But science-fiction covers a huge spectrum of material. Some of what I see now is really interesting, but honestly, a lot of it looks like the cheesy sci-fi from the early 2000’s, which Planetoid was reacting against. Most sci-fi that is purely escapist comes off as vapid in my view. Even as a kid I was attracted to the big ideas more than the big tech. If the imagery isn’t charged with some kind of idea then it doesn’t do much for me.
GP: The world you’ve put together feels very fleshed out. Have you made a “bible” of this world and its history?
KG: I do have a text document with all my notes but it’s all pretty messy. I try to be very careful about what I reveal, because I don’t want the world-building to become unwieldy or inconsistent.
Also, I think it’s interesting to let readers wonder about things. For example, in the Planetoid comics, the current state of Earth has never been revealed, even though I have very specific ideas about that.
GP: You write, draw, and letter the comic. How much time does it take you to put together an issue?
KG: The first issue took me almost a year. But there was a lot of false starts in the beginning and revisions later on. The later issues took me less than 3 months.
Going forward, I’m hoping to switch up my style and do something more loose. That way I can put out more comics while still doing it all myself.
GP: Does how you put together an issue vary with this than if you just wrote it yourself? Do you, script, then draw, just do it all at once?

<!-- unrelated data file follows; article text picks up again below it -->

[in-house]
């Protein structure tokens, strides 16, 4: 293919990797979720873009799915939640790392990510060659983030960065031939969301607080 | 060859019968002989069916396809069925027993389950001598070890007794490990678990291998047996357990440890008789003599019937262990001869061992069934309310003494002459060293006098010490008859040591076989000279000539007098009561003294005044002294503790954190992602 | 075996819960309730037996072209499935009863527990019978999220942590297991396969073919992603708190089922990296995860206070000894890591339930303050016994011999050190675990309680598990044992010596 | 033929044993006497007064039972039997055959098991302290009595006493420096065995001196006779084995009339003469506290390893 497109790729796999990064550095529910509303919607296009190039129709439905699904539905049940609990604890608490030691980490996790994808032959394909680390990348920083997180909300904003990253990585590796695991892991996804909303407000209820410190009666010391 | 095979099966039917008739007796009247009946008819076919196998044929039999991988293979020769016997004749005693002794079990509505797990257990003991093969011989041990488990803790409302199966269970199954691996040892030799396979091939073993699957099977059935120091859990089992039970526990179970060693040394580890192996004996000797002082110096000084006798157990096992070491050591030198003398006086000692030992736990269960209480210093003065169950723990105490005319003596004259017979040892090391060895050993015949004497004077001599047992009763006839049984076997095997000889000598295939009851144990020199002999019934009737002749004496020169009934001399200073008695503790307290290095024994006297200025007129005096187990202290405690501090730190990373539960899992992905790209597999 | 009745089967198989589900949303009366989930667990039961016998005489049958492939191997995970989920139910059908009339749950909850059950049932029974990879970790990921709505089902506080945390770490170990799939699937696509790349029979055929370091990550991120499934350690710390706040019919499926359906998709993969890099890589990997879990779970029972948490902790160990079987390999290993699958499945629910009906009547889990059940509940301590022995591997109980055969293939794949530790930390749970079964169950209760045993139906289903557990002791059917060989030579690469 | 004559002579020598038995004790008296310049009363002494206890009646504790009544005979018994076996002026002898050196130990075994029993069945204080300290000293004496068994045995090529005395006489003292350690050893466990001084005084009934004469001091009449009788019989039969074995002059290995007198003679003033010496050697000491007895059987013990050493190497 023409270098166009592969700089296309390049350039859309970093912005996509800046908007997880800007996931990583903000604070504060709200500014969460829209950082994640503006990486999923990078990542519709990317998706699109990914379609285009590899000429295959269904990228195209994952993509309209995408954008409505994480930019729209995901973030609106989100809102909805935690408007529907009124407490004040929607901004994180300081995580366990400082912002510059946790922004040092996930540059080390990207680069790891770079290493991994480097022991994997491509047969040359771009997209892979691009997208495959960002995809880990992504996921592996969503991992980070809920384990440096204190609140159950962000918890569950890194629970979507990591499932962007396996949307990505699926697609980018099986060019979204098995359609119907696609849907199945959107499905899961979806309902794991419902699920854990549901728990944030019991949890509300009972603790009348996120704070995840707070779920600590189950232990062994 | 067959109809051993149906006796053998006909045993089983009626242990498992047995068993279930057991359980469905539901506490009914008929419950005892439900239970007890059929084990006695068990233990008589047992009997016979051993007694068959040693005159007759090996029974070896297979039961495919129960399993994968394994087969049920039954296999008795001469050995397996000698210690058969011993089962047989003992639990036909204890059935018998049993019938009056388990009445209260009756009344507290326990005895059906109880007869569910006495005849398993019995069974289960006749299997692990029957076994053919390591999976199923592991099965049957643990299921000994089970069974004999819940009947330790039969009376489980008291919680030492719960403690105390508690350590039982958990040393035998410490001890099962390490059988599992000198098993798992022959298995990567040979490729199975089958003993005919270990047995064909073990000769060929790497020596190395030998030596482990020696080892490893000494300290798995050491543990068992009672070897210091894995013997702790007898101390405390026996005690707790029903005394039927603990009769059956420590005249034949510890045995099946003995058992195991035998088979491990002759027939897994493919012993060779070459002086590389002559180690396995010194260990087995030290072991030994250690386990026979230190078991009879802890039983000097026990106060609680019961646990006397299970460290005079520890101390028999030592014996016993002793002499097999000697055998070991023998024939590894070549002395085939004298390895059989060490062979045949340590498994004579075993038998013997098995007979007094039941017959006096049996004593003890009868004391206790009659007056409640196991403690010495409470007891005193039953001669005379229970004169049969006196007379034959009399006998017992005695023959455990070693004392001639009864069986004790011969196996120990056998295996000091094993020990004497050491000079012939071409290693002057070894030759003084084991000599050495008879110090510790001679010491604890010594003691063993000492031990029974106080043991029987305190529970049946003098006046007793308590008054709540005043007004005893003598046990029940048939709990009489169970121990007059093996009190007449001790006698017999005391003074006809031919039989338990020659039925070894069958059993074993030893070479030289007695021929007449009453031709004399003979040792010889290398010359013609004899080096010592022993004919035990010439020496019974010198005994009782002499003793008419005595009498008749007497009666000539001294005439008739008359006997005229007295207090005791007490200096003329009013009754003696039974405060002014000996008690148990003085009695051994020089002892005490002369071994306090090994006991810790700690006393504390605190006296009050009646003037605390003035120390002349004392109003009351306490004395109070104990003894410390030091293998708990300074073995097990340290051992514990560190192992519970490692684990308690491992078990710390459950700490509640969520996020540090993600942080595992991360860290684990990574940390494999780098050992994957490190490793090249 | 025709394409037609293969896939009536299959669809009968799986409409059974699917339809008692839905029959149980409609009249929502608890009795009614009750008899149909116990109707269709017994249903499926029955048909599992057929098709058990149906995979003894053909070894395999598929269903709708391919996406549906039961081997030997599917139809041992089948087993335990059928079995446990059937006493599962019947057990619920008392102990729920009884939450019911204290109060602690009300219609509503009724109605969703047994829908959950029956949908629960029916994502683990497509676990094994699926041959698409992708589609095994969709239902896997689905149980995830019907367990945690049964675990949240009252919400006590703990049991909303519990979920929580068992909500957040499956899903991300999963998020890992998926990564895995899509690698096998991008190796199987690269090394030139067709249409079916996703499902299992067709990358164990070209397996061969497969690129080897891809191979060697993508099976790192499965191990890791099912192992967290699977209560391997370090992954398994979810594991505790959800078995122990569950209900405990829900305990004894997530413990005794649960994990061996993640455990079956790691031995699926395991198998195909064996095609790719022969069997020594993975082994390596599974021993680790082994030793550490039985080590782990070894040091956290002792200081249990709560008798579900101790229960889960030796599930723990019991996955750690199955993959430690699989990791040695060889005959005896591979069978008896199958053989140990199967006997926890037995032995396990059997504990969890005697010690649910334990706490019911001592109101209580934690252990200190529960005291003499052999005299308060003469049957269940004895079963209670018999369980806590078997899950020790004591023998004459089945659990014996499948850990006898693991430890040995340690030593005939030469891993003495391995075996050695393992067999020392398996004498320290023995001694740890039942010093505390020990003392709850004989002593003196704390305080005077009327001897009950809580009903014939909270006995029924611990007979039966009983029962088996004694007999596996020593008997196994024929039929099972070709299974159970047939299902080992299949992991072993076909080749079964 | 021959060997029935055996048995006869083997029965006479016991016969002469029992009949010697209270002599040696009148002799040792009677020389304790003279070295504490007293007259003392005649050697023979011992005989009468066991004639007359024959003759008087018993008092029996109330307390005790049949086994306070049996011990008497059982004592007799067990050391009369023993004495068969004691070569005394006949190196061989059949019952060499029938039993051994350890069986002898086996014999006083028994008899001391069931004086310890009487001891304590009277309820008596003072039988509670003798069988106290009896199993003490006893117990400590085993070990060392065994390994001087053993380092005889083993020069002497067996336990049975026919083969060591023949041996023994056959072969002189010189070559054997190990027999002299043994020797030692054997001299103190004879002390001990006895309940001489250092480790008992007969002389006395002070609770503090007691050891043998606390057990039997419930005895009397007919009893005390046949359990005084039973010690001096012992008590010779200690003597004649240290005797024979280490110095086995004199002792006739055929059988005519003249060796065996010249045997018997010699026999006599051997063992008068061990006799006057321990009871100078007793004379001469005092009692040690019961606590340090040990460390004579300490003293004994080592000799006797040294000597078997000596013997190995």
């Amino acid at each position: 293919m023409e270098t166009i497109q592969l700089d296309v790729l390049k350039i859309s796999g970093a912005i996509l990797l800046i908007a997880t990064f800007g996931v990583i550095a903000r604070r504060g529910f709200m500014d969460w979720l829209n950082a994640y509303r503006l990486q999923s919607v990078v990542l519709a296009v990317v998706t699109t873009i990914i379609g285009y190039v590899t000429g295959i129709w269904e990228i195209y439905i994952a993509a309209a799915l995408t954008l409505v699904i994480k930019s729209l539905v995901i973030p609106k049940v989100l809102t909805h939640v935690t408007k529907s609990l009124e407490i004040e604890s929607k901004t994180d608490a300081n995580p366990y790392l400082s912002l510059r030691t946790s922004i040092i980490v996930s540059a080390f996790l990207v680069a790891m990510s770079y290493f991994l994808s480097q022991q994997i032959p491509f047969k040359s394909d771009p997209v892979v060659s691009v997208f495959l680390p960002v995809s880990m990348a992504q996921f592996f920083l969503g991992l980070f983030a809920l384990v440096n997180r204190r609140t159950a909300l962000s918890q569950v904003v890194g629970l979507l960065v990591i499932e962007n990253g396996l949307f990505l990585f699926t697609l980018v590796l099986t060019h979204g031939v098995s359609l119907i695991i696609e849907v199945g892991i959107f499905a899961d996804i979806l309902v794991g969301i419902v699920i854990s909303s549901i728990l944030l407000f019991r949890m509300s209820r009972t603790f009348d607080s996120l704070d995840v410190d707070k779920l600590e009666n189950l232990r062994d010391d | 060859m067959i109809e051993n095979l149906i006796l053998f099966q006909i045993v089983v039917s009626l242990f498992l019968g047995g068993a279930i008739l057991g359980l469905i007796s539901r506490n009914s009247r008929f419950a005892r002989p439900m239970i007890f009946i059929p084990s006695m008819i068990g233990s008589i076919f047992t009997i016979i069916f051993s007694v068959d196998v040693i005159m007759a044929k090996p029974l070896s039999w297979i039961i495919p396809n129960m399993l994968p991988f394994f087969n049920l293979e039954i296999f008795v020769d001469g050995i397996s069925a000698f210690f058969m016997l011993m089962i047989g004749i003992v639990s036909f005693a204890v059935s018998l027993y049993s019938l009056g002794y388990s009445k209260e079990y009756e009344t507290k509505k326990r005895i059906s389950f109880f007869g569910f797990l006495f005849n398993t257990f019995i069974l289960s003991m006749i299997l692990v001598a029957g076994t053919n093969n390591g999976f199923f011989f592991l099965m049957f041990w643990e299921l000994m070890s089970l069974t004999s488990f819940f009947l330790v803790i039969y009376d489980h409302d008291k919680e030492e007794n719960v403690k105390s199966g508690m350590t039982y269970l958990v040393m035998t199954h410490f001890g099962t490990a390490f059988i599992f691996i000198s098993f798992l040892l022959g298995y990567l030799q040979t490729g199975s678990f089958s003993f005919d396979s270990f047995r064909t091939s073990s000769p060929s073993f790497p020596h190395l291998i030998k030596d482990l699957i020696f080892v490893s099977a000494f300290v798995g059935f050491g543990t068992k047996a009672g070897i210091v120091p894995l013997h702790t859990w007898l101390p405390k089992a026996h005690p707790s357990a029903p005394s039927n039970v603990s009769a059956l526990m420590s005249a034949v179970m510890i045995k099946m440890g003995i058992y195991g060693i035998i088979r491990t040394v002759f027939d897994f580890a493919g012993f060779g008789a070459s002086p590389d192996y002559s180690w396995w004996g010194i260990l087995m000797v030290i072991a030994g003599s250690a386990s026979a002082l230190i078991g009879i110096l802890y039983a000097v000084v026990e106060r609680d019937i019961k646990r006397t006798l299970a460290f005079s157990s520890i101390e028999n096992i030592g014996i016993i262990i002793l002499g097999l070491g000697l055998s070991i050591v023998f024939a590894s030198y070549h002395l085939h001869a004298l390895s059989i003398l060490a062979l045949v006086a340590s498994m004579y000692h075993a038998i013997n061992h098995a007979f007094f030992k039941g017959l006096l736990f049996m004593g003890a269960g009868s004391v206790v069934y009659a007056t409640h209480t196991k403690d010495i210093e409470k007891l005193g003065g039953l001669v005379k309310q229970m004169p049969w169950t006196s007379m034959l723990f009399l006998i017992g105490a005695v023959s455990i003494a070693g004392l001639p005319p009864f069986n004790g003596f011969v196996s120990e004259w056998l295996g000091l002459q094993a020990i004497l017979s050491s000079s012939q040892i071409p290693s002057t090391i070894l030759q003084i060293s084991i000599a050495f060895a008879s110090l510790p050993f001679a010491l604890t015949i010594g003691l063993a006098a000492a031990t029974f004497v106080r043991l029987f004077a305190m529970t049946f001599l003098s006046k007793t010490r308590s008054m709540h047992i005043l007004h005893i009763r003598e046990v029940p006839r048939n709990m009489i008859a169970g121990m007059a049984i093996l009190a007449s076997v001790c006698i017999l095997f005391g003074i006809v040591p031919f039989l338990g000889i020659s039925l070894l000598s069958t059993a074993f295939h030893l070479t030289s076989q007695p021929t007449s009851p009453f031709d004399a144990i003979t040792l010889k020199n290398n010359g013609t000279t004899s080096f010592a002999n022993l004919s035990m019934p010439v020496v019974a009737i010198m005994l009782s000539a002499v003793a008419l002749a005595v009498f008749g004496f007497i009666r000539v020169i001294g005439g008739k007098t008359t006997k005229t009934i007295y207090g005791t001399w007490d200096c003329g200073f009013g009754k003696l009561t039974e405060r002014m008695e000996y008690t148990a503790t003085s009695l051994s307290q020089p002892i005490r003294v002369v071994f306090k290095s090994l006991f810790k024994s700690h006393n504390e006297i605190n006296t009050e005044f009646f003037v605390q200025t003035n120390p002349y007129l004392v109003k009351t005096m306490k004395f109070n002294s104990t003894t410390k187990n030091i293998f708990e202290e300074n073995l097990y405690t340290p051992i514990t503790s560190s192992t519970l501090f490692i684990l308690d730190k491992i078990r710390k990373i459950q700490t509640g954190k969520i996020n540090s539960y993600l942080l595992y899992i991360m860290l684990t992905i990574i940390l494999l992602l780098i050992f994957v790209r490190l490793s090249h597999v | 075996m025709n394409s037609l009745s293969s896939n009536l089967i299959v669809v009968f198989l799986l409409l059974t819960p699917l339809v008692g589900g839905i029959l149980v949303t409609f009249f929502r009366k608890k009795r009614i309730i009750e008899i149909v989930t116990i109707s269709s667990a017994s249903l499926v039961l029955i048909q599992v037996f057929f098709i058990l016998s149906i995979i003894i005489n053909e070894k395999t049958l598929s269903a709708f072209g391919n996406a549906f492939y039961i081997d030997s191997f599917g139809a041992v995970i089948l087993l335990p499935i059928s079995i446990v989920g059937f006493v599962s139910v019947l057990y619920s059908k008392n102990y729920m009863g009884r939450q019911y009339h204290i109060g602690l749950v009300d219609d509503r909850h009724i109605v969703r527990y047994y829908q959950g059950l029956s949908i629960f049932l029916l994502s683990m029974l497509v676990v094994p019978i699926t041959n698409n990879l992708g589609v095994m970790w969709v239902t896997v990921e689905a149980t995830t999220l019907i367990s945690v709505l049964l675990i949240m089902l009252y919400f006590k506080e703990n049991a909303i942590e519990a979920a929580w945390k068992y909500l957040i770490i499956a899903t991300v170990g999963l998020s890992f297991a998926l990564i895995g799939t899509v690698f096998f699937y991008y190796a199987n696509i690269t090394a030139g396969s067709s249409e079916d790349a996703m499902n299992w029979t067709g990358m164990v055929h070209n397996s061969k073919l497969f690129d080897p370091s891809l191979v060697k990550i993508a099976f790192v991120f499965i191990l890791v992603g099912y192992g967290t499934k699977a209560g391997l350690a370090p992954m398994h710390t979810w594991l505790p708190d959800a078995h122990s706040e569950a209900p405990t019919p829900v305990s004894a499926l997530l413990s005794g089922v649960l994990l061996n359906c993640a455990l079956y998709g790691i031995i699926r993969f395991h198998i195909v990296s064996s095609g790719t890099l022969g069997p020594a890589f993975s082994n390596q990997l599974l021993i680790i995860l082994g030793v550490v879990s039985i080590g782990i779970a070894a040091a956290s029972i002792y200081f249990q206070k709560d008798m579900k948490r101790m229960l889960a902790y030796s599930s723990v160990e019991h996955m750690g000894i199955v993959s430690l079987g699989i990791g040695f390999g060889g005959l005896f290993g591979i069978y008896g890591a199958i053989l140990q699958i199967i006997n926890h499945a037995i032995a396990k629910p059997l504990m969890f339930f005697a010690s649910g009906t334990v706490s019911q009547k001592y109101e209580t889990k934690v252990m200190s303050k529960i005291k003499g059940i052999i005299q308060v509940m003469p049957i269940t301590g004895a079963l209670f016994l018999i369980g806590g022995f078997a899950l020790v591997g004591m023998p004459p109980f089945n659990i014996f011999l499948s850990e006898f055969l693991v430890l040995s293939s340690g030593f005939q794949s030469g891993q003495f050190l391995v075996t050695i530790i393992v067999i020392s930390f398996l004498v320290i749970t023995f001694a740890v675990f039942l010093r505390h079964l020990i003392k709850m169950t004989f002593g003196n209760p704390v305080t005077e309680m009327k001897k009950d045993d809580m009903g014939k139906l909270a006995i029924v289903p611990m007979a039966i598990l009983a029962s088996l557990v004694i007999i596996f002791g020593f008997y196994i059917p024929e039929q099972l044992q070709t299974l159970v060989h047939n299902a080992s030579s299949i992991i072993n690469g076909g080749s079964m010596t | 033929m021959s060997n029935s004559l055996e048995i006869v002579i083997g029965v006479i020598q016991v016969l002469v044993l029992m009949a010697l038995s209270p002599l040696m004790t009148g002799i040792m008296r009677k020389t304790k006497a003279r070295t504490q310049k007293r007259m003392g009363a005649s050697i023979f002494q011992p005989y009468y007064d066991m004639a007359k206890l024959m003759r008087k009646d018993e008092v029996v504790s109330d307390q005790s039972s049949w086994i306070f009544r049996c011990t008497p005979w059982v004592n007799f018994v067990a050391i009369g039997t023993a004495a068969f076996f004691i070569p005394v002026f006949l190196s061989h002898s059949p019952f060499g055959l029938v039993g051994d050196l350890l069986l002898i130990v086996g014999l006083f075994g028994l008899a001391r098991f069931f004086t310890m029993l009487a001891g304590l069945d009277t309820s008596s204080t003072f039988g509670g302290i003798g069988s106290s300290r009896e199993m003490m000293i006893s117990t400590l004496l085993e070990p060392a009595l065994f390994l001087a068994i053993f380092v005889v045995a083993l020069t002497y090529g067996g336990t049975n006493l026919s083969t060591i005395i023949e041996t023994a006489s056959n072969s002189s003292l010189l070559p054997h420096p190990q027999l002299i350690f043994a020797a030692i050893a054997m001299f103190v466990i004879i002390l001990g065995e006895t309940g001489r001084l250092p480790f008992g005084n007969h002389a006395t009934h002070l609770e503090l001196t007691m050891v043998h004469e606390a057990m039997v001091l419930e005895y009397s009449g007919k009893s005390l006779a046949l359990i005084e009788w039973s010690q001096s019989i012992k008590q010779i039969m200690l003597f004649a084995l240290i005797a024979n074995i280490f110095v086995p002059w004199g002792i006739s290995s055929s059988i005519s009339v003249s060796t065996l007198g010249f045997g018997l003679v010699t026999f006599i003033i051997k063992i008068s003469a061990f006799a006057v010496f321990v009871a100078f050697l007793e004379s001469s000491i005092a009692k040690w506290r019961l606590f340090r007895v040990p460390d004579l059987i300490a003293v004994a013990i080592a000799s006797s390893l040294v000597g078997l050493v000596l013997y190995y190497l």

KG: It does vary. If you’re working for a client, you have to make things intelligible. You can’t give them a bunch of loose notes and sketches and tell them that the rest is in your head. But that’s kind of how I work when I’m on my own. Also, with the Planetoid comics, sometimes I’ll revise things at the last second… which is something you really shouldn’t do if you’re working with other people.
But still, even with Planetoid I do follow the general framework of breaking down the scenes per issue, loosely scripting, doing the art and then revising the script during the lettering phase.
GP: Do you think there’s an advantage to doing it all yourself? Do you have a preference as to writing and drawing? Just writing? Just drawing?
KG: I did some issues of TMNT as just a straight penciler/inker and it was fun. And I also like just writing. I have some prose science-fiction short stories that I’d like to have published someday.
But as a comics reader, I was always mostly drawn to work by a single writer/artist. For me, that’s the norm. Comics like; Moebius’ Airtight Garage, Miller’s Ronin, Kirby’s DC work, McFarlane and Larsen’s Spider-Man, Corben and Crumb’s underground comics, Clowes’ Eightball, the Hernandez brothers’ Love & Rockets…
And most Manga artists write and draw their own work; Otomo, Shirow, Tezuka, etc.
Praxis is a science-fiction comic by genre but, ultimately, it’s personal work. That’s the type of work I’ve always wanted to do. Weirdly, the industry at large doesn’t seem to make this distinction, but for me it’s a big one.
GP: Any advice for folks wanting to get into the comics industry?
KG: Complete your work, make sure it’s good, and then share it with people. Those are three things you can do independent of anyone or anything else.
GP: Any other projects you’d like to plug?
KG: Just Praxis for now. Thanks!
GP: Sounds good! Thanks so much for chatting.